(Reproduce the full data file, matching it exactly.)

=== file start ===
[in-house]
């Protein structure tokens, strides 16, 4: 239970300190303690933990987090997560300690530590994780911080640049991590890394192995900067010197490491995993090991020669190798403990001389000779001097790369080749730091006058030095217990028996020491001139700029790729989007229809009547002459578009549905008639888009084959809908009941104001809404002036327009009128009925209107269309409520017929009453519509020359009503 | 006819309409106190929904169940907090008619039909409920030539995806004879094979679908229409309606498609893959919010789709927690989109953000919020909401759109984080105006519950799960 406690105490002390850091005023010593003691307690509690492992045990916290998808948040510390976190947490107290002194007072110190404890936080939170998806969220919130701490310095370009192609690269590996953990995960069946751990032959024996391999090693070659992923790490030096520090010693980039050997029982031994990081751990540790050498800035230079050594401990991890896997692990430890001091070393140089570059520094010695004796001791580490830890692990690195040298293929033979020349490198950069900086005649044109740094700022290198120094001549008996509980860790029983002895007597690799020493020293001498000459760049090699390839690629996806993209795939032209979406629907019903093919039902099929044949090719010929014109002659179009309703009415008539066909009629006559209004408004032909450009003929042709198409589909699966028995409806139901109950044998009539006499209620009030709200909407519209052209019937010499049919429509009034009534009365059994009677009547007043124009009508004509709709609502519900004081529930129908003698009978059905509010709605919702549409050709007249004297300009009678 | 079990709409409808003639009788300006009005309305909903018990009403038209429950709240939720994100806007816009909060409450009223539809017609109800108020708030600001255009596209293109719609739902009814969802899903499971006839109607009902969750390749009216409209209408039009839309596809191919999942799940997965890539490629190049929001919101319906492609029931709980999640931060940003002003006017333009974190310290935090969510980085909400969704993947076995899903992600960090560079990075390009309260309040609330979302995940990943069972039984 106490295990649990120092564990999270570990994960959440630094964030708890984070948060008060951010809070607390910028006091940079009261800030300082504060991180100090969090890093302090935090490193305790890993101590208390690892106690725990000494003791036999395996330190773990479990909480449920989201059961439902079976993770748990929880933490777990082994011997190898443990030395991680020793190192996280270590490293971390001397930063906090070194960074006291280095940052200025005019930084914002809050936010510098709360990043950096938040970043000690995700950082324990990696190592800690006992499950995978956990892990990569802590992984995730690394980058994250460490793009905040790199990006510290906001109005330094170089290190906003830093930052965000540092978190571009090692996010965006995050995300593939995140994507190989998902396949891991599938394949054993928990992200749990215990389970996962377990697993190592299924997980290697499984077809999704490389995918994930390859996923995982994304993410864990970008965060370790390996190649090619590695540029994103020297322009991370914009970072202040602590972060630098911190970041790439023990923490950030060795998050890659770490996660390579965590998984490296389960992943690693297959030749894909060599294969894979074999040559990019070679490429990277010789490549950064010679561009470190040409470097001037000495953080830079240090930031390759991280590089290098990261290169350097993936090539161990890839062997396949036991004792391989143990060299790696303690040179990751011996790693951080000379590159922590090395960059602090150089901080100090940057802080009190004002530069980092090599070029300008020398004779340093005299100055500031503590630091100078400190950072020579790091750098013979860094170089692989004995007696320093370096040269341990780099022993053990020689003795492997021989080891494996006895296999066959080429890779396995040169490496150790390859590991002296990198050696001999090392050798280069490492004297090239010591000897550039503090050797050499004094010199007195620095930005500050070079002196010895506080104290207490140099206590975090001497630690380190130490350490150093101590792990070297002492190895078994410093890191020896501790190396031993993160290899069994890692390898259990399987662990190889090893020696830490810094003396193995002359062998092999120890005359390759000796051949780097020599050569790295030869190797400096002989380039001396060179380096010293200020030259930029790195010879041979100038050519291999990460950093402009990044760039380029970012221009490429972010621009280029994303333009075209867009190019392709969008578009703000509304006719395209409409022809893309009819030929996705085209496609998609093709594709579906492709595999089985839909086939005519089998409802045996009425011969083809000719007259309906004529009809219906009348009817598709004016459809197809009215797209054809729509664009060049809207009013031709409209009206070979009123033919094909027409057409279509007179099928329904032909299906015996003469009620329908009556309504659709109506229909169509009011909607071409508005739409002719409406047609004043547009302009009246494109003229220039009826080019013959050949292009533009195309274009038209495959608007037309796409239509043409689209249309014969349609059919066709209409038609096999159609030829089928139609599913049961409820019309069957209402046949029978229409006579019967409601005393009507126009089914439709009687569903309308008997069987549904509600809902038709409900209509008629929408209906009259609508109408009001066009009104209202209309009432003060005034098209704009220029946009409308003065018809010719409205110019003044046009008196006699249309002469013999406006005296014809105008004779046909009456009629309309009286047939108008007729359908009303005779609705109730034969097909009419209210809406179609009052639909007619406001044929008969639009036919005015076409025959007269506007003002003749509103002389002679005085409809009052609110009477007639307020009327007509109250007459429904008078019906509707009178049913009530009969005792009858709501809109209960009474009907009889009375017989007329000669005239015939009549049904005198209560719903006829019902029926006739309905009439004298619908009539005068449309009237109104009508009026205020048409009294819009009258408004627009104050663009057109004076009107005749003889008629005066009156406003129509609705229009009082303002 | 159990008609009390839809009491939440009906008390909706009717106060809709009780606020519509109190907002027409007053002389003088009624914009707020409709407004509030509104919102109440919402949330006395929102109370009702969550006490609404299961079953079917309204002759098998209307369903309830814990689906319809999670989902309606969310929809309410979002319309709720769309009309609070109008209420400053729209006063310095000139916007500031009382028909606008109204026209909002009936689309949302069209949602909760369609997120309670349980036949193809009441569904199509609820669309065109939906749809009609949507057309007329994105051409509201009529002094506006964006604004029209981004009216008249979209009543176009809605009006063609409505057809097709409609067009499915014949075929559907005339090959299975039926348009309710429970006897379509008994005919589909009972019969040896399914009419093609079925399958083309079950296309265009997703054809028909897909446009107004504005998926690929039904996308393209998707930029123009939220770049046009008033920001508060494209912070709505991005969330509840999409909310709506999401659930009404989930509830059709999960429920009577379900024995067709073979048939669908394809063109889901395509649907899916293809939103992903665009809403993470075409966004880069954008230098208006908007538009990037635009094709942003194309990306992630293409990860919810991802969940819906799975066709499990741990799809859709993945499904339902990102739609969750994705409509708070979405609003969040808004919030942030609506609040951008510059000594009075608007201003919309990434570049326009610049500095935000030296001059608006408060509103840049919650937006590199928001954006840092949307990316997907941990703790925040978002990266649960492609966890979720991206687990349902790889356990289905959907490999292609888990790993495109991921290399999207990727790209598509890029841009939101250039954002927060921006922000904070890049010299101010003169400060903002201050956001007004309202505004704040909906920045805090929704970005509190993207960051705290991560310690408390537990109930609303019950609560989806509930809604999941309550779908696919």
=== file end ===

[in-house]
């Protein structure tokens, strides 16, 4: 239970300190303690933990987090997560300690530590994780911080640049991590890394192995900067010197490491995993090991020669190798403990001389000779001097790369080749730091006058030095217990028996020491001139700029790729989007229809009547002459578009549905008639888009084959809908009941104001809404002036327009009128009925209107269309409520017929009453519509020359009503 | 006819309409106190929904169940907090008619039909409920030539995806004879094979679908229409309606498609893959919010789709927690989109953000919020909401759109984080105006519950799960 406690105490002390850091005023010593003691307690509690492992045990916290998808948040510390976190947490107290002194007072110190404890936080939170998806969220919130701490310095370009192609690269590996953990995960069946751990032959024996391999090693070659992923790490030096520090010693980039050997029982031994990081751990540790050498800035230079050594401990991890896997692990430890001091070393140089570059520094010695004796001791580490830890692990690195040298293929033979020349490198950069900086005649044109740094700022290198120094001549008996509980860790029983002895007597690799020493020293001498000459760049090699390839690629996806993209795939032209979406629907019903093919039902099929044949090719010929014109002659179009309703009415008539066909009629006559209004408004032909450009003929042709198409589909699966028995409806139901109950044998009539006499209620009030709200909407519209052209019937010499049919429509009034009534009365059994009677009547007043124009009508004509709709609502519900004081529930129908003698009978059905509010709605919702549409050709007249004297300009009678 | 079990709409409808003639009788300006009005309305909903018990009403038209429950709240939720994100806007816009909060409450009223539809017609109800108020708030600001255009596209293109719609739902009814969802899903499971006839109607009902969750390749009216409209209408039009839309596809191919999942799940997965890539490629190049929001919101319906492609029931709980999640931060940003002003006017333009974190310290935090969510980085909400969704993947076995899903992600960090560079990075390009309260309040609330979302995940990943069972039984 106490295990649990120092564990999270570990994960959440630094964030708890984070948060008060951010809070607390910028006091940079009261800030300082504060991180100090969090890093302090935090490193305790890993101590208390690892106690725990000494003791036999395996330190773990479990909480449920989201059961439902079976993770748990929880933490777990082994011997190898443990030395991680020793190192996280270590490293971390001397930063906090070194960074006291280095940052200025005019930084914002809050936010510098709360990043950096938040970043000690995700950082324990990696190592800690006992499950995978956990892990990569802590992984995730690394980058994250460490793009905040790199990006510290906001109005330094170089290190906003830093930052965000540092978190571009090692996010965006995050995300593939995140994507190989998902396949891991599938394949054993928990992200749990215990389970996962377990697993190592299924997980290697499984077809999704490389995918994930390859996923995982994304993410864990970008965060370790390996190649090619590695540029994103020297322009991370914009970072202040602590972060630098911190970041790439023990923490950030060795998050890659770490996660390579965590998984490296389960992943690693297959030749894909060599294969894979074999040559990019070679490429990277010789490549950064010679561009470190040409470097001037000495953080830079240090930031390759991280590089290098990261290169350097993936090539161990890839062997396949036991004792391989143990060299790696303690040179990751011996790693951080000379590159922590090395960059602090150089901080100090940057802080009190004002530069980092090599070029300008020398004779340093005299100055500031503590630091100078400190950072020579790091750098013979860094170089692989004995007696320093370096040269341990780099022993053990020689003795492997021989080891494996006895296999066959080429890779396995040169490496150790390859590991002296990198050696001999090392050798280069490492004297090239010591000897550039503090050797050499004094010199007195620095930005500050070079002196010895506080104290207490140099206590975090001497630690380190130490350490150093101590792990070297002492190895078994410093890191020896501790190396031993993160290899069994890692390898259990399987662990190889090893020696830490810094003396193995002359062998092999120890005359390759000796051949780097020599050569790295030869190797400096002989380039001396060179380096010293200020030259930029790195010879041979100038050519291999990460950093402009990044760039380029970012221009490429972010621009280029994303333009075209867009190019392709969008578009703000509304006719395209409409022809893309009819030929996705085209496609998609093709594709579906492709595999089985839909086939005519089998409802045996009425011969083809000719007259309906004529009809219906009348009817598709004016459809197809009215797209054809729509664009060049809207009013031709409209009206070979009123033919094909027409057409279509007179099928329904032909299906015996003469009620329908009556309504659709109506229909169509009011909607071409508005739409002719409406047609004043547009302009009246494109003229220039009826080019013959050949292009533009195309274009038209495959608007037309796409239509043409689209249309014969349609059919066709209409038609096999159609030829089928139609599913049961409820019309069957209402046949029978229409006579019967409601005393009507126009089914439709009687569903309308008997069987549904509600809902038709409900209509008629929408209906009259609508109408009001066009009104209202209309009432003060005034098209704009220029946009409308003065018809010719409205110019003044046009008196006699249309002469013999406006005296014809105008004779046909009456009629309309009286047939108008007729359908009303005779609705109730034969097909009419209210809406179609009052639909007619406001044929008969639009036919005015076409025959007269506007003002003749509103002389002679005085409809009052609110009477007639307020009327007509109250007459429904008078019906509707009178049913009530009969005792009858709501809109209960009474009907009889009375017989007329000669005239015939009549049904005198209560719903006829019902029926006739309905009439004298619908009539005068449309009237109104009508009026205020048409009294819009009258408004627009104050663009057109004076009107005749003889008629005066009156406003129509609705229009009082303002 | 159990008609009390839809009491939440009906008390909706009717106060809709009780606020519509109190907002027409007053002389003088009624914009707020409709407004509030509104919102109440919402949330006395929102109370009702969550006490609404299961079953079917309204002759098998209307369903309830814990689906319809999670989902309606969310929809309410979002319309709720769309009309609070109008209420400053729209006063310095000139916007500031009382028909606008109204026209909002009936689309949302069209949602909760369609997120309670349980036949193809009441569904199509609820669309065109939906749809009609949507057309007329994105051409509201009529002094506006964006604004029209981004009216008249979209009543176009809605009006063609409505057809097709409609067009499915014949075929559907005339090959299975039926348009309710429970006897379509008994005919589909009972019969040896399914009419093609079925399958083309079950296309265009997703054809028909897909446009107004504005998926690929039904996308393209998707930029123009939220770049046009008033920001508060494209912070709505991005969330509840999409909310709506999401659930009404989930509830059709999960429920009577379900024995067709073979048939669908394809063109889901395509649907899916293809939103992903665009809403993470075409966004880069954008230098208006908007538009990037635009094709942003194309990306992630293409990860919810991802969940819906799975066709499990741990799809859709993945499904339902990102739609969750994705409509708070979405609003969040808004919030942030609506609040951008510059000594009075608007201003919309990434570049326009610049500095935000030296001059608006408060509103840049919650937006590199928001954006840092949307990316997907941990703790925040978002990266649960492609966890979720991206687990349902790889356990289905959907490999292609888990790993495109991921290399999207990727790209598509890029841009939101250039954002927060921006922000904070890049010299101010003169400060903002201050956001007004309202505004704040909906920045805090929704970005509190993207960051705290991560310690408390537990109930609303019950609560989806509930809604999941309550779908696919």